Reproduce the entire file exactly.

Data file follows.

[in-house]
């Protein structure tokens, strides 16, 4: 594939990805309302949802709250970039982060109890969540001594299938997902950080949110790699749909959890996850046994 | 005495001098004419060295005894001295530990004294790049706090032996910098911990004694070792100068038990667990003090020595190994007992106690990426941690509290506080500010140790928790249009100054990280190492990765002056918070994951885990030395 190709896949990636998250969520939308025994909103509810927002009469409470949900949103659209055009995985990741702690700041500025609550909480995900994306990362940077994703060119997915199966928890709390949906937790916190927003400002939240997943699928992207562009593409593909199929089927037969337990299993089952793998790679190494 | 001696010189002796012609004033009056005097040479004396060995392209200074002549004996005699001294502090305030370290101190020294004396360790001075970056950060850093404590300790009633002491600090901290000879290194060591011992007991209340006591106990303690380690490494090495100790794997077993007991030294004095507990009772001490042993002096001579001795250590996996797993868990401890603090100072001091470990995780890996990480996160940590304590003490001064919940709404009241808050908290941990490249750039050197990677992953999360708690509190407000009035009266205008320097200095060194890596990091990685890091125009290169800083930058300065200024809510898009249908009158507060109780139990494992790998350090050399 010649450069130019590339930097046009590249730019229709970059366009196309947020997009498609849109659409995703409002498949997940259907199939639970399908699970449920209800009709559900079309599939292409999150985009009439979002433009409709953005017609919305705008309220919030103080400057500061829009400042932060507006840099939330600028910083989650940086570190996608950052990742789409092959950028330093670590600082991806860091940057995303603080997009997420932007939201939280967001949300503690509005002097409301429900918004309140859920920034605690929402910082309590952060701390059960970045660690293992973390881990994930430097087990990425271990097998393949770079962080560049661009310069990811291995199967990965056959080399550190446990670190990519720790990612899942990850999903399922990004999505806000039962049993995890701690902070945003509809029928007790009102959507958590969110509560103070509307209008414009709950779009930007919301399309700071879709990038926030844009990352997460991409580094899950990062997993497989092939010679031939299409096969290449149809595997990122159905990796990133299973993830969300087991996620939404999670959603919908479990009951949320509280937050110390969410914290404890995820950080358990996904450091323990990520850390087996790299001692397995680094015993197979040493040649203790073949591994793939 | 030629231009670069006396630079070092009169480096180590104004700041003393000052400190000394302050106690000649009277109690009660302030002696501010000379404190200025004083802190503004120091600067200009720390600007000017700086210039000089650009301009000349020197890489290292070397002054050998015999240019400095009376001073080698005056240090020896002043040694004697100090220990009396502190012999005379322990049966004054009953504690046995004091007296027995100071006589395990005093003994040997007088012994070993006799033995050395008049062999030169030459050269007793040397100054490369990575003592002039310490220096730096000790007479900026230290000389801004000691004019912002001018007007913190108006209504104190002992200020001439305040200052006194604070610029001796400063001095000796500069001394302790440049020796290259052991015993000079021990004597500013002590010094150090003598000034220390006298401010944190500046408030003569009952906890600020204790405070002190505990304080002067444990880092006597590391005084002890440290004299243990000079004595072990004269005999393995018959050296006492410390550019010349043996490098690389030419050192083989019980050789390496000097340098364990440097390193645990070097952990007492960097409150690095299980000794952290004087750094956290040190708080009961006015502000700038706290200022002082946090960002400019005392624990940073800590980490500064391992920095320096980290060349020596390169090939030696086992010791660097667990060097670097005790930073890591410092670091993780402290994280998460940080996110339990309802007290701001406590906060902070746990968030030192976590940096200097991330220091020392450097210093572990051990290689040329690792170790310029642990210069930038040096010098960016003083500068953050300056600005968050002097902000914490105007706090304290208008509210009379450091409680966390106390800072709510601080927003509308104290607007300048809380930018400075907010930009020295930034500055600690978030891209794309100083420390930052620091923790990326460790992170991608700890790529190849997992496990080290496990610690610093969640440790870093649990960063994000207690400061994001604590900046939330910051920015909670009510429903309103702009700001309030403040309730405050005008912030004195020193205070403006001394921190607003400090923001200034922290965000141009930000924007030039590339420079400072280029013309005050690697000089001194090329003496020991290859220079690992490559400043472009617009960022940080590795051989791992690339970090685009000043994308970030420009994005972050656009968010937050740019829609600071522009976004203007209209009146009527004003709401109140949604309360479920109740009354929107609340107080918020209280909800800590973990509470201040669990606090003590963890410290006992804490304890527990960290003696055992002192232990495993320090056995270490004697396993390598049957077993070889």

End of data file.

[in-house]
């Protein structure tokens, strides 16, 4: 594939990805309302949802709250970039982060109890969540001594299938997902950080949110790699749909959890996850046994 | 005495001098004419060295005894001295530990004294790049706090032996910098911990004694070792100068038990667990003090020595190994007992106690990426941690509290506080500010140790928790249009100054990280190492990765002056918070994951885990030395 190709896949990636998250969520939308025994909103509810927002009469409470949900949103659209055009995985990741702690700041500025609550909480995900994306990362940077994703060119997915199966928890709390949906937790916190927003400002939240997943699928992207562009593409593909199929089927037969337990299993089952793998790679190494 | 001696010189002796012609004033009056005097040479004396060995392209200074002549004996005699001294502090305030370290101190020294004396360790001075970056950060850093404590300790009633002491600090901290000879290194060591011992007991209340006591106990303690380690490494090495100790794997077993007991030294004095507990009772001490042993002096001579001795250590996996797993868990401890603090100072001091470990995780890996990480996160940590304590003490001064919940709404009241808050908290941990490249750039050197990677992953999360708690509190407000009035009266205008320097200095060194890596990091990685890091125009290169800083930058300065200024809510898009249908009158507060109780139990494992790998350090050399 010649450069130019590339930097046009590249730019229709970059366009196309947020997009498609849109659409995703409002498949997940259907199939639970399908699970449920209800009709559900079309599939292409999150985009009439979002433009409709953005017609919305705008309220919030103080400057500061829009400042932060507006840099939330600028910083989650940086570190996608950052990742789409092959950028330093670590600082991806860091940057995303603080997009997420932007939201939280967001949300503690509005002097409301429900918004309140859920920034605690929402910082309590952060701390059960970045660690293992973390881990994930430097087990990425271990097998393949770079962080560049661009310069990811291995199967990965056959080399550190446990670190990519720790990612899942990850999903399922990004999505806000039962049993995890701690902070945003509809029928007790009102959507958590969110509560103070509307209008414009709950779009930007919301399309700071879709990038926030844009990352997460991409580094899950990062997993497989092939010679031939299409096969290449149809595997990122159905990796990133299973993830969300087991996620939404999670959603919908479990009951949320509280937050110390969410914290404890995820950080358990996904450091323990990520850390087996790299001692397995680094015993197979040493040649203790073949591994793939 | 030629231009670069006396630079070092009169480096180590104004700041003393000052400190000394302050106690000649009277109690009660302030002696501010000379404190200025004083802190503004120091600067200009720390600007000017700086210039000089650009301009000349020197890489290292070397002054050998015999240019400095009376001073080698005056240090020896002043040694004697100090220990009396502190012999005379322990049966004054009953504690046995004091007296027995100071006589395990005093003994040997007088012994070993006799033995050395008049062999030169030459050269007793040397100054490369990575003592002039310490220096730096000790007479900026230290000389801004000691004019912002001018007007913190108006209504104190002992200020001439305040200052006194604070610029001796400063001095000796500069001394302790440049020796290259052991015993000079021990004597500013002590010094150090003598000034220390006298401010944190500046408030003569009952906890600020204790405070002190505990304080002067444990880092006597590391005084002890440290004299243990000079004595072990004269005999393995018959050296006492410390550019010349043996490098690389030419050192083989019980050789390496000097340098364990440097390193645990070097952990007492960097409150690095299980000794952290004087750094956290040190708080009961006015502000700038706290200022002082946090960002400019005392624990940073800590980490500064391992920095320096980290060349020596390169090939030696086992010791660097667990060097670097005790930073890591410092670091993780402290994280998460940080996110339990309802007290701001406590906060902070746990968030030192976590940096200097991330220091020392450097210093572990051990290689040329690792170790310029642990210069930038040096010098960016003083500068953050300056600005968050002097902000914490105007706090304290208008509210009379450091409680966390106390800072709510601080927003509308104290607007300048809380930018400075907010930009020295930034500055600690978030891209794309100083420390930052620091923790990326460790992170991608700890790529190849997992496990080290496990610690610093969640440790870093649990960063994000207690400061994001604590900046939330910051920015909670009510429903309103702009700001309030403040309730405050005008912030004195020193205070403006001394921190607003400090923001200034922290965000141009930000924007030039590339420079400072280029013309005050690697000089001194090329003496020991290859220079690992490559400043472009617009960022940080590795051989791992690339970090685009000043994308970030420009994005972050656009968010937050740019829609600071522009976004203007209209009146009527004003709401109140949604309360479920109740009354929107609340107080918020209280909800800590973990509470201040669990606090003590963890410290006992804490304890527990960290003696055992002192232990495993320090056995270490004697396993390598049957077993070889």